In January 2014, a Vancouver Sun staff blog noted that on Harper's recent trip to Israel, "ten influential evangelical Protestant pastors and leaders" (including the president of Christian & Missionary Alliance Canada) flew with him, along with 21 rabbis, but "no mainline Protestant leaders" and only one Catholic clergyman (a columnist for the National Post) were invited. The piece explained that "more than 60 per cent of the Canadian population is either mainline Protestant or Catholic," while "evangelicals make up about 10 per cent of all Canadian voters." The piece connected the trip to the Evangelical belief that current conflicts involving Israel fulfill Biblical prophecy.
In February 2014, the Vancouver Observer's Warren Bell similarly questioned Harper's Israel trip. Regarding the Christian & Missionary Alliance Church, Bell stated that such Evangelical authorities "pinpoint global warming and extreme weather events as an indication that the 'end times' are imminent (and attempting to mitigate climate change as even against God's will.)"
Could the Cornwall Alliance's clever mix of free-market capitalism and dominionist thinking be the impetus behind the Harper government's policy decisions? Bell thinks so: "This intimate intermixing of religion and politics is entirely new in Canada. The shaping of domestic and international policy by the federal government on the basis of a doctrinaire Christian ideology has really never been seen before."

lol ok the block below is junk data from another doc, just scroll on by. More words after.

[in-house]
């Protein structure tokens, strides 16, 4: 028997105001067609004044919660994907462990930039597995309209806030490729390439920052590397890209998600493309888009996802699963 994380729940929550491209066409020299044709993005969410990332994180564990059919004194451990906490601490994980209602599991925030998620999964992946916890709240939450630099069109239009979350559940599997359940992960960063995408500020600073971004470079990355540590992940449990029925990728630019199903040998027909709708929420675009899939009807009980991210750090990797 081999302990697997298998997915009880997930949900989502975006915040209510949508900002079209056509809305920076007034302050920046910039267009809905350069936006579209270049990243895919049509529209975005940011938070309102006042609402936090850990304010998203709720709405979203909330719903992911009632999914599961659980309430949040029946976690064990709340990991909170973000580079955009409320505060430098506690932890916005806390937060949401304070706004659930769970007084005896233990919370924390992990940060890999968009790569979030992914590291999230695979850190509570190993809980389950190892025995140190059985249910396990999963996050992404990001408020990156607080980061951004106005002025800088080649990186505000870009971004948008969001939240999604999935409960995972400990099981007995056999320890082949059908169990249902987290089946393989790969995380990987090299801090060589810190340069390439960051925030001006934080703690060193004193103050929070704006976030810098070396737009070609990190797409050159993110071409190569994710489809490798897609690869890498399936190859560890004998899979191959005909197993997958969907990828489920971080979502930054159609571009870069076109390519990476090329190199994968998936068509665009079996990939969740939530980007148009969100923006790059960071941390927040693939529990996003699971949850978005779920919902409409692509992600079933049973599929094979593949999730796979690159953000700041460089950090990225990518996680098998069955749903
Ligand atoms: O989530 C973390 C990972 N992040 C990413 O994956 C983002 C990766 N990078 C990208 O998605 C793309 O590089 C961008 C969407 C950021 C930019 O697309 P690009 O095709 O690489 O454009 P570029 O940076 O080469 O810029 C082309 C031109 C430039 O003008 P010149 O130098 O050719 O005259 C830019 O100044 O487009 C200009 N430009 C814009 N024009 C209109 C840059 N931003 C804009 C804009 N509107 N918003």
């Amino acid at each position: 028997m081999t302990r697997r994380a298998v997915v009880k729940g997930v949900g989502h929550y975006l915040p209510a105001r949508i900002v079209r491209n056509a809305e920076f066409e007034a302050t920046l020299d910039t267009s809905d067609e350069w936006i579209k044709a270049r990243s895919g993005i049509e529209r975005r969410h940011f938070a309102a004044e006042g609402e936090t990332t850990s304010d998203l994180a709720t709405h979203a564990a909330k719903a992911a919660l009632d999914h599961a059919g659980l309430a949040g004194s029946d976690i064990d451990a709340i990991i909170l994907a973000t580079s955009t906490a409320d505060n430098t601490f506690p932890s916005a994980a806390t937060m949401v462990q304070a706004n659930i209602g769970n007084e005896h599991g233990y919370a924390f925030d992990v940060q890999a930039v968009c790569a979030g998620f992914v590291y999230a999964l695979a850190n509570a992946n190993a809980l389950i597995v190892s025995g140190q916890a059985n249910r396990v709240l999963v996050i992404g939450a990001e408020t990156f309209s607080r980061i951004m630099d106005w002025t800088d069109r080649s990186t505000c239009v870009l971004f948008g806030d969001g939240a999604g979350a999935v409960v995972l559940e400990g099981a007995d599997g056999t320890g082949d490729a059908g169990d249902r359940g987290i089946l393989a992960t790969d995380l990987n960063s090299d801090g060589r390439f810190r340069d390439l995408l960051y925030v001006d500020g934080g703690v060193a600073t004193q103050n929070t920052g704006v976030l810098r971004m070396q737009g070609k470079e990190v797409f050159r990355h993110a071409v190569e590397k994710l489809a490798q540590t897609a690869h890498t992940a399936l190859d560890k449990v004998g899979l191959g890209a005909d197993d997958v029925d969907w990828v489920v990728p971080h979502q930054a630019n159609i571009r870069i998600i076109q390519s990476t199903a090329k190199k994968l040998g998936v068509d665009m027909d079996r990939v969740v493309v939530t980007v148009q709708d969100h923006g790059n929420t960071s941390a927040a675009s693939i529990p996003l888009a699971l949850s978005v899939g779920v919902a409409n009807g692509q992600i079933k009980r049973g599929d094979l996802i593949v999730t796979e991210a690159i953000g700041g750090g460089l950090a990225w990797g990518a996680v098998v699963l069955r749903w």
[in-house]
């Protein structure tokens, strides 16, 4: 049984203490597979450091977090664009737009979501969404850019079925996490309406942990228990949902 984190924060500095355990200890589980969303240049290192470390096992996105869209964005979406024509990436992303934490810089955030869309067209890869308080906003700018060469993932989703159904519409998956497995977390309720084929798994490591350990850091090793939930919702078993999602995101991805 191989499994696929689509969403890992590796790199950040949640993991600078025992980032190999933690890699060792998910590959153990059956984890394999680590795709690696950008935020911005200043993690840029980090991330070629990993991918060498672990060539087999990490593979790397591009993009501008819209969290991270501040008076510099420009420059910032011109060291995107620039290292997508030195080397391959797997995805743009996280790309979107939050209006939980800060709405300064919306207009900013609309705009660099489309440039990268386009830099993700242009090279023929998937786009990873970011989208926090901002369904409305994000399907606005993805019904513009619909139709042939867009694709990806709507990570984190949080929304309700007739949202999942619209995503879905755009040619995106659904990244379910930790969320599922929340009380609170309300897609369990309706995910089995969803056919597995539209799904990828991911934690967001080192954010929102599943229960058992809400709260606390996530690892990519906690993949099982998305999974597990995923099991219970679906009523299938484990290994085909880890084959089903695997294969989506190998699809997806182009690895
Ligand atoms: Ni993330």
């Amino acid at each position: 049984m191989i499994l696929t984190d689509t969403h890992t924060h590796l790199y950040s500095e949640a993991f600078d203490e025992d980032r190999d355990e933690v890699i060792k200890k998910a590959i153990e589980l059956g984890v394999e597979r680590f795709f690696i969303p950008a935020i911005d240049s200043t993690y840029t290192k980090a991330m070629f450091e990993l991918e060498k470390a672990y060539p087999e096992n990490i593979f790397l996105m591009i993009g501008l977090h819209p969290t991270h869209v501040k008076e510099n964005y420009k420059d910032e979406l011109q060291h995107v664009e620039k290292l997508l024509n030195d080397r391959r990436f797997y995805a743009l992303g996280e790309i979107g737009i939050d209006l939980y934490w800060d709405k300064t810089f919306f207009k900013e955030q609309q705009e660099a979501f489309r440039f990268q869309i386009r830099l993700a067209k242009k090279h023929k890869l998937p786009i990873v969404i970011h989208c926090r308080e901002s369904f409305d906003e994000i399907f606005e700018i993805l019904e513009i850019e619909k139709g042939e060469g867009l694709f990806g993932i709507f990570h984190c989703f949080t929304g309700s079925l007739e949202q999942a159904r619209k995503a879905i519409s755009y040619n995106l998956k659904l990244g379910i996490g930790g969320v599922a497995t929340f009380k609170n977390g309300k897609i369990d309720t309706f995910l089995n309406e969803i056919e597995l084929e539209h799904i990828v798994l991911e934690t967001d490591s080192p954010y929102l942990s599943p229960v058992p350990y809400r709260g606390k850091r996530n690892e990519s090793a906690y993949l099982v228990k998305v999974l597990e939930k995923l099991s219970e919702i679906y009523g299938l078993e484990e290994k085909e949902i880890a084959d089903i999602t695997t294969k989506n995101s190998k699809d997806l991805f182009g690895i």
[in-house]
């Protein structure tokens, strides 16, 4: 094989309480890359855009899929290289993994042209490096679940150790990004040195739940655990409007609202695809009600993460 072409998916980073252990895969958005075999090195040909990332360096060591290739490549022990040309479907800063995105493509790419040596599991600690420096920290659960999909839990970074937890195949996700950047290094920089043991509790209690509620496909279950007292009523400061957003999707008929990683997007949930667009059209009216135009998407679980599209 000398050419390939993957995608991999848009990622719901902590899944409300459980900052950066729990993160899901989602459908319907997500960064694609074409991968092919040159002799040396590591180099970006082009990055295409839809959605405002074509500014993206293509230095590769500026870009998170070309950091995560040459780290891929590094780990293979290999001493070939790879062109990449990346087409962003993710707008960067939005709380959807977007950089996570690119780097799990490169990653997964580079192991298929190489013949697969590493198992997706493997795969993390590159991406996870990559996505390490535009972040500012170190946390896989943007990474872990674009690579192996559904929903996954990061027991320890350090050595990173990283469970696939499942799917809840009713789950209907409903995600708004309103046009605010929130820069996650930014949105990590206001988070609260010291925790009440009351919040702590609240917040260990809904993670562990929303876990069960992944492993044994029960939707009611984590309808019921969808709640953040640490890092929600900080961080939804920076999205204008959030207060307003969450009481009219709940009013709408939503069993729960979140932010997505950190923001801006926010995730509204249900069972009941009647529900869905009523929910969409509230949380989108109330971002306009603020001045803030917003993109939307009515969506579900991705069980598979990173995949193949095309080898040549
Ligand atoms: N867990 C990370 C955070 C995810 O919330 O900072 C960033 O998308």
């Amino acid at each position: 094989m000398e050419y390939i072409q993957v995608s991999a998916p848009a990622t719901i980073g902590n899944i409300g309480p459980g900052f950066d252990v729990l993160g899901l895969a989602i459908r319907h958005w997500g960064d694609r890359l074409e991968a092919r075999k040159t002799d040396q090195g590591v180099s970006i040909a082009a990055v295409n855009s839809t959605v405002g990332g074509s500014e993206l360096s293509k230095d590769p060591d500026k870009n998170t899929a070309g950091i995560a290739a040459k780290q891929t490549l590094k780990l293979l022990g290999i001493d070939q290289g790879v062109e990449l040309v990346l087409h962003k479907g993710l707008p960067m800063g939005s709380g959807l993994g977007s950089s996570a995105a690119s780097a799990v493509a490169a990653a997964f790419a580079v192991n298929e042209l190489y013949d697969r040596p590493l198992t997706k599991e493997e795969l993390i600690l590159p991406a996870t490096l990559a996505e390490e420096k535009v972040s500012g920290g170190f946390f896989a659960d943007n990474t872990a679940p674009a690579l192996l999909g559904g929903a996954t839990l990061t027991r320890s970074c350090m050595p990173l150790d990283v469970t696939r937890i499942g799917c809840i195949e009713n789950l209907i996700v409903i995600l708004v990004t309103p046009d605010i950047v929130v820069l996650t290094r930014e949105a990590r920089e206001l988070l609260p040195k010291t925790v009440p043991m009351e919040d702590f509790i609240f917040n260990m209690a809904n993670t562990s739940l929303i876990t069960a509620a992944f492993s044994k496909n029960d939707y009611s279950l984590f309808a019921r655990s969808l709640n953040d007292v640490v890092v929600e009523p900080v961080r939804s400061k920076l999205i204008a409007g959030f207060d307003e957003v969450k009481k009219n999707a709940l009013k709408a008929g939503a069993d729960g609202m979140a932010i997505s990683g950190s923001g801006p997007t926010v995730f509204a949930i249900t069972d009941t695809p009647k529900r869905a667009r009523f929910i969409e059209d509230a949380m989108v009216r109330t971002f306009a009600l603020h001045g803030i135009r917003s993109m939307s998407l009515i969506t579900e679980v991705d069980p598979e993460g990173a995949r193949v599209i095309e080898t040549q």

As a further example, we might consider Harper's sudden about-face regarding Communist China. According to Marci McDonald, "for years, Harper and the Conservative Party had refused to consort with China," but in 2009 Harper sent seven ministerial trade missions to that country. "As it turns out, the religious right has played a role in justifying that about-face," McDonald wrote in The Armageddon Factor.
During a trip to China in 2008, Stockwell Day (a dominionist Evangelical and Harper's Minister of International Trade at the time) met Dr. Zhao Xiao, "a prominent economist and one of the country's rare influential Christians, who is best known for a research paper arguing that the secret to America's financial success is its churches," according to McDonald.